Another aspect of the present invention features a screw including a threaded shank having a lengthwise central axis and a head coupled to one end of the shank. The head includes a forward surface and at least one bore. The at least one bore defines at least one region forming at least one gap in the forward surface. The at least one region has an outline (such as a letter of the alphabet) that is not a regular polygon. In another aspect of the present invention, a screwdriver is provided which includes one or more pins appropriately shaped and arranged to engage the one or more bores of the screw just described.

Another aspect of the present invention features a screw including a threaded shank having a lengthwise central axis and a head coupled to one end of the shank. The head includes a forward surface and at least three bores. The at least three bores define at least three regions forming at least three gaps in the forward surface. The centroids of the at least three regions are located symmetrically about the central axis. In another aspect of the present invention, a screwdriver is provided which includes pins appropriately shaped and arranged to engage the bores of the screw just described.

Other features and advantages of various aspects and embodiments of the present invention will become apparent from the following description and from the claims.

BRIEF DESCRIPTION OF THE DRAWINGS

FIG. 1 is a perspective view of a prior art flat-head screwdriver and screw;

FIG. 2A is a perspective view of a prior art dual-pin screwdriver and screw;

FIG. 2B is a perspective view of a prior art single-pin screwdriver and screw;

FIG. 3 is a perspective view of a prior art square-head screwdriver and screw;

FIG. 4 is a perspective view of a single-pin screwdriver according to a first embodiment of the present invention;

FIG. 5 is a perspective view of a single-bore screw for use with the screwdriver of FIG. 4 according to the first embodiment of the present invention;

FIG. 6 is a perspective view of the screwdriver of FIG. 4 in engagement with the screw of FIG. 5 according to the first embodiment of the present invention;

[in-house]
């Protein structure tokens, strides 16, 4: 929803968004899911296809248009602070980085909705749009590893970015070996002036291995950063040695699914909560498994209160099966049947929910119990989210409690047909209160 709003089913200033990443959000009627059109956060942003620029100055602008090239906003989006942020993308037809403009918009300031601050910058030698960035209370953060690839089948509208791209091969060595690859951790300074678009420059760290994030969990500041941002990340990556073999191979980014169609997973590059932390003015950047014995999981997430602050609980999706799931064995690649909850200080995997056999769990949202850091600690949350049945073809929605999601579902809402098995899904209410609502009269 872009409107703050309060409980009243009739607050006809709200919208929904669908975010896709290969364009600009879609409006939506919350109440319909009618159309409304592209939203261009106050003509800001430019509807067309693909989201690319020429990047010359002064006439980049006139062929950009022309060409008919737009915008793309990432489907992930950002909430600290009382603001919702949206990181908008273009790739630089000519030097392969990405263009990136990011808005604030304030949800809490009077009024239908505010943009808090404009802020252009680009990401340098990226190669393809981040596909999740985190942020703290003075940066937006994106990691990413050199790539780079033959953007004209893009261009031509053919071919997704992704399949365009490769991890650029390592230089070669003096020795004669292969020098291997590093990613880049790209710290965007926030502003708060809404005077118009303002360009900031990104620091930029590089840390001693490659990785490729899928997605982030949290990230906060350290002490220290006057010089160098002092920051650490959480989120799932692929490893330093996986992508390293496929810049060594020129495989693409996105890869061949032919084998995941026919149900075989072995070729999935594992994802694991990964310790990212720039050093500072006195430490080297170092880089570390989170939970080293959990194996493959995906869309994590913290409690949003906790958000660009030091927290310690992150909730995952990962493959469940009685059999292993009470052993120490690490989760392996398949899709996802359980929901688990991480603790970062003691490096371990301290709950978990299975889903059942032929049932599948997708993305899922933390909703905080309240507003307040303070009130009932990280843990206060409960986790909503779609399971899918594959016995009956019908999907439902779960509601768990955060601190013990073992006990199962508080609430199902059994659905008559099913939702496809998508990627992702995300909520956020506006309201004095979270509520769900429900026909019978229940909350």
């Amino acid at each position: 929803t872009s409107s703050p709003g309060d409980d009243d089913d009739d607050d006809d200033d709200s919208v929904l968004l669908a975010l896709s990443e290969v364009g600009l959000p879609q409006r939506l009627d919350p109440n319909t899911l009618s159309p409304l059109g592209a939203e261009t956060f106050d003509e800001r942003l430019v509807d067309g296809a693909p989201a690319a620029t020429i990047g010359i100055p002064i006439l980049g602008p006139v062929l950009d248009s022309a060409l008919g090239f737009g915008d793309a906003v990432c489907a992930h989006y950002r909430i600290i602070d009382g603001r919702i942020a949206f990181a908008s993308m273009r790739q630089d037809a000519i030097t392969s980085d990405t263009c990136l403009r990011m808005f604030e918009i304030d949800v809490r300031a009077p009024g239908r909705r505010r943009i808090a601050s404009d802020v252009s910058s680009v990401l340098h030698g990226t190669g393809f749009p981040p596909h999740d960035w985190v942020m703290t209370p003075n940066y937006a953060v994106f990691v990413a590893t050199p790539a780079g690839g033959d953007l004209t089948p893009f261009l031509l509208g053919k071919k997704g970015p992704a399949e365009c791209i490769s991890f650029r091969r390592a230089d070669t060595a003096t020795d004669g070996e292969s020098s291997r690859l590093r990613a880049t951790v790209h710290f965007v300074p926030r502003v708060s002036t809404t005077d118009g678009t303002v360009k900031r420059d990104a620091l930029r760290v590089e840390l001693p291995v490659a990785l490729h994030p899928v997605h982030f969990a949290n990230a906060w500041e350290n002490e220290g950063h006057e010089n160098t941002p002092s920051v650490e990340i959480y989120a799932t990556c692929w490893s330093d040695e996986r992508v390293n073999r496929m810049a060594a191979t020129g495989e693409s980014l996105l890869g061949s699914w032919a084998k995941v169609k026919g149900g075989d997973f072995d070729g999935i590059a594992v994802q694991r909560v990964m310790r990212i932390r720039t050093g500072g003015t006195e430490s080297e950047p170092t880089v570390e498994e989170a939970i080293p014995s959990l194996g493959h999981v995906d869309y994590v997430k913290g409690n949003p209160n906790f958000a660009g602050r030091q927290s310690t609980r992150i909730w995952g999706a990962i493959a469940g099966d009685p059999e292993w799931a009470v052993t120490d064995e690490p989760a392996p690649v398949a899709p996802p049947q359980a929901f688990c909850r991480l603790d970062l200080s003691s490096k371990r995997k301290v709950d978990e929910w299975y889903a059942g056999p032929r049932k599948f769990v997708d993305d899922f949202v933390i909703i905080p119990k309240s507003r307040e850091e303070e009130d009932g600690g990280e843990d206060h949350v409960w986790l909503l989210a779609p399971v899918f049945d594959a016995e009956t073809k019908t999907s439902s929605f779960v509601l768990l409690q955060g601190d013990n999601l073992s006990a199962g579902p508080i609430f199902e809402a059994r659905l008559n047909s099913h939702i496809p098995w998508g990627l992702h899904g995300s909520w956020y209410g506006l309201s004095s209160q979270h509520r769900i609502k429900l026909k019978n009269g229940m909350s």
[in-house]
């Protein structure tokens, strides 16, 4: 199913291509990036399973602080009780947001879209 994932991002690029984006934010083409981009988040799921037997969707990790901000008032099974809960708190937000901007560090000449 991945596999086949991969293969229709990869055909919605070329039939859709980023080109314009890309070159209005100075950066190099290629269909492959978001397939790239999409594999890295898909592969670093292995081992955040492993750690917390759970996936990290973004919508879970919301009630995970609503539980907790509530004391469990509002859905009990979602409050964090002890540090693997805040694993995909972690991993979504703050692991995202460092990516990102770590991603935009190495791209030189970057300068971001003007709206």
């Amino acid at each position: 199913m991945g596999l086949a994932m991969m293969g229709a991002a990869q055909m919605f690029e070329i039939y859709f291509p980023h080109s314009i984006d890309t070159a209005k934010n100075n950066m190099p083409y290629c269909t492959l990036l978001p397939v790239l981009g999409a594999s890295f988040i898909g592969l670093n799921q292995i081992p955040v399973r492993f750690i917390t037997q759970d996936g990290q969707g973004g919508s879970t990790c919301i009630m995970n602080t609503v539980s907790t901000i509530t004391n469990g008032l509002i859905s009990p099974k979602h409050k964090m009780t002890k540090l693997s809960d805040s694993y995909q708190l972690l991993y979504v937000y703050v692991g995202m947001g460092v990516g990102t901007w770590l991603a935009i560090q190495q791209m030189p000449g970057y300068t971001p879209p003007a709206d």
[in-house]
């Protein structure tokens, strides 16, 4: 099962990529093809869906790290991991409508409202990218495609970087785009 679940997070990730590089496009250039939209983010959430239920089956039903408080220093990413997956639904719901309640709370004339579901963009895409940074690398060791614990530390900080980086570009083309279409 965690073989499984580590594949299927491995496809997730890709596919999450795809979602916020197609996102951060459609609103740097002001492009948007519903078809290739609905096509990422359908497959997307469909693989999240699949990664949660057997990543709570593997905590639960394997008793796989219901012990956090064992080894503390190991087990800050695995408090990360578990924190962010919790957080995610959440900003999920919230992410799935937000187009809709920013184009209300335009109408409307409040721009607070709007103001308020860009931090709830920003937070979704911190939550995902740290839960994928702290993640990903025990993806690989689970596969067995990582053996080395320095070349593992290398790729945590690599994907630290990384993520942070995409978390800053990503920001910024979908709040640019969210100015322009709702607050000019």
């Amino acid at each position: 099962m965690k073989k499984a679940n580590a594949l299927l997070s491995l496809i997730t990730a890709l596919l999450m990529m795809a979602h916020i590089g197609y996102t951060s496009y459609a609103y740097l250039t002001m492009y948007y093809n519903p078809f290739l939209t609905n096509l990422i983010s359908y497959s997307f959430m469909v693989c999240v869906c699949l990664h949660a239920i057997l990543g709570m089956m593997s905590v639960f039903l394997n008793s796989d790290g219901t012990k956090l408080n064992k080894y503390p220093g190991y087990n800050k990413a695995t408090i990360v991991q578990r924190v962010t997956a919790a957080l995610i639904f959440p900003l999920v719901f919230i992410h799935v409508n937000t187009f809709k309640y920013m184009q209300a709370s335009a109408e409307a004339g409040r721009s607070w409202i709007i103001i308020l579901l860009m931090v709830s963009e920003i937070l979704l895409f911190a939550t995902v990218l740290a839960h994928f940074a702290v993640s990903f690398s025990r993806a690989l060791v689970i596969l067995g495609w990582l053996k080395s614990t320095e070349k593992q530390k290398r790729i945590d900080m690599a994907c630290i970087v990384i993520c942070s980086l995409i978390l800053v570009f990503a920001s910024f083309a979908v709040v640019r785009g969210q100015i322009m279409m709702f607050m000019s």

FIG. 7 is a perspective view of a single-pin screwdriver according to a second embodiment of the present invention;

FIG. 8 is a perspective view of a single-bore screw for use with the screwdriver of FIG. 4 according to the second embodiment of the present invention;

FIG. 9 is a perspective view of the screwdriver of FIG. 4 in engagement with the screw of FIG. 5 according to the second embodiment of the present invention;

FIG. 10 is a perspective view of a single-pin screwdriver according to a third embodiment of the present invention;

FIG. 11 is a perspective view of a single-bore screw for use with the screwdriver of FIG. 10 according to the third embodiment of the present invention; and

FIG. 12 is a perspective view of the screwdriver of FIG. 10 in engagement with the screw of FIG. 11 according to the second embodiment of the present invention.

DETAILED DESCRIPTION

Referring to FIG. 4, a single-pin screwdriver 400 is shown according to one embodiment of the present invention. The screwdriver 400 includes a generally cylindrical grip 402, a cylindrical shank 404, and a head 406. A guide-skirt 411 on the head 406 has an inner surface 410 which defines a depression for engaging a corresponding screw (see FIG. 5, below). Central axis 414 intersects surface 412 at the center 416 of surface 412. A single non-axial pin 408 extends from forward surface 412 of head 406. Pin 408 is offset from center 416 by a distance which may be freely chosen.